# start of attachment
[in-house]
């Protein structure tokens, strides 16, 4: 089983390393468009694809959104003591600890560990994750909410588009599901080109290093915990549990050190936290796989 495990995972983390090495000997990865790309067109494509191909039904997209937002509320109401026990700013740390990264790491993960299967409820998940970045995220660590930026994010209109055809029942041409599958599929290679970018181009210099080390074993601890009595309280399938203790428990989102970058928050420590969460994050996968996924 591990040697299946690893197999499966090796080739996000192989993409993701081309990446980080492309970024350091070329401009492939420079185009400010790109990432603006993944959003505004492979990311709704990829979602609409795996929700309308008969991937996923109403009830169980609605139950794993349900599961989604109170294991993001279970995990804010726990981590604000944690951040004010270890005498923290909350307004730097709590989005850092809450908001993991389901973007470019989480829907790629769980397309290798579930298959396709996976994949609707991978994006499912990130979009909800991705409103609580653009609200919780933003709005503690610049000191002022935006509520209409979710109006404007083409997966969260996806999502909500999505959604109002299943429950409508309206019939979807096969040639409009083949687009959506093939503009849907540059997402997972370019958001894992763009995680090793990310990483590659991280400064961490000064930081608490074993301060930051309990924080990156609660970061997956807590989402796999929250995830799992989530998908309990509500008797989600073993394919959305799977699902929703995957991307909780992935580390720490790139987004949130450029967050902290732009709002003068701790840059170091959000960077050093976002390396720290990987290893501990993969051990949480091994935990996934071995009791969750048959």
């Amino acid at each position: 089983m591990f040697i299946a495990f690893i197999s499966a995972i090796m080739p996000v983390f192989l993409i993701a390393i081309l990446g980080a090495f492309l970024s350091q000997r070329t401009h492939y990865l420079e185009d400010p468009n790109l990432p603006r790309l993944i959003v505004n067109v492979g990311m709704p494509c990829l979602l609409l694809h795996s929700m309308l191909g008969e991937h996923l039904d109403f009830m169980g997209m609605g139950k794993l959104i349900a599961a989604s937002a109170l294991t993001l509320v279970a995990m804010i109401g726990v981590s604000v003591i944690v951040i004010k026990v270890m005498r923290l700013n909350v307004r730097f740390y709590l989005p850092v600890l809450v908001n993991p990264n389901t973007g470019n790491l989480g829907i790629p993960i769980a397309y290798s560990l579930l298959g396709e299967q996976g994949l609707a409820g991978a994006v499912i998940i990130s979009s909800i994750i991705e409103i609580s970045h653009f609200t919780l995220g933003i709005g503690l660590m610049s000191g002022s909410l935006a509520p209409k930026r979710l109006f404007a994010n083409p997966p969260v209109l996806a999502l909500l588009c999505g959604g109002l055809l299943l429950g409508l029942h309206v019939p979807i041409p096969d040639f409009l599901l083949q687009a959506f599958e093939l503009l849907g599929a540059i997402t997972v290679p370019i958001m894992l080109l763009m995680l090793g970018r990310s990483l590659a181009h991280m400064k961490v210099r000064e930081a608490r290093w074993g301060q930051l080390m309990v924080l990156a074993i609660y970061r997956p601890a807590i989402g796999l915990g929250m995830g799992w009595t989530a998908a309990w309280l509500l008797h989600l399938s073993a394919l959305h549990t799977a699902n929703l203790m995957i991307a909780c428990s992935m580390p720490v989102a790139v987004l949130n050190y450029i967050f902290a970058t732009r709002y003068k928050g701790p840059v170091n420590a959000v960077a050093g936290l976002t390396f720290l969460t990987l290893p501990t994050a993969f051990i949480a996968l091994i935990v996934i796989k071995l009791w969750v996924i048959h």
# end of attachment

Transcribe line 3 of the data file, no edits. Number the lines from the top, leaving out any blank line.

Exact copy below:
């Amino acid at each position: 089983m591990f040697i299946a495990f690893i197999s499966a995972i090796m080739p996000v983390f192989l993409i993701a390393i081309l990446g980080a090495f492309l970024s350091q000997r070329t401009h492939y990865l420079e185009d400010p468009n790109l990432p603006r790309l993944i959003v505004n067109v492979g990311m709704p494509c990829l979602l609409l694809h795996s929700m309308l191909g008969e991937h996923l039904d109403f009830m169980g997209m609605g139950k794993l959104i349900a599961a989604s937002a109170l294991t993001l509320v279970a995990m804010i109401g726990v981590s604000v003591i944690v951040i004010k026990v270890m005498r923290l700013n909350v307004r730097f740390y709590l989005p850092v600890l809450v908001n993991p990264n389901t973007g470019n790491l989480g829907i790629p993960i769980a397309y290798s560990l579930l298959g396709e299967q996976g994949l609707a409820g991978a994006v499912i998940i990130s979009s909800i994750i991705e409103i609580s970045h653009f609200t919780l995220g933003i709005g503690l660590m610049s000191g002022s909410l935006a509520p209409k930026r979710l109006f404007a994010n083409p997966p969260v209109l996806a999502l909500l588009c999505g959604g109002l055809l299943l429950g409508l029942h309206v019939p979807i041409p096969d040639f409009l599901l083949q687009a959506f599958e093939l503009l849907g599929a540059i997402t997972v290679p370019i958001m894992l080109l763009m995680l090793g970018r990310s990483l590659a181009h991280m400064k961490v210099r000064e930081a608490r290093w074993g301060q930051l080390m309990v924080l990156a074993i609660y970061r997956p601890a807590i989402g796999l915990g929250m995830g799992w009595t989530a998908a309990w309280l509500l008797h989600l399938s073993a394919l959305h549990t799977a699902n929703l203790m995957i991307a909780c428990s992935m580390p720490v989102a790139v987004l949130n050190y450029i967050f902290a970058t732009r709002y003068k928050g701790p840059v170091n420590a959000v960077a050093g936290l976002t390396f720290l969460t990987l290893p501990t994050a993969f051990i949480a996968l091994i935990v996934i796989k071995l009791w969750v996924i048959h």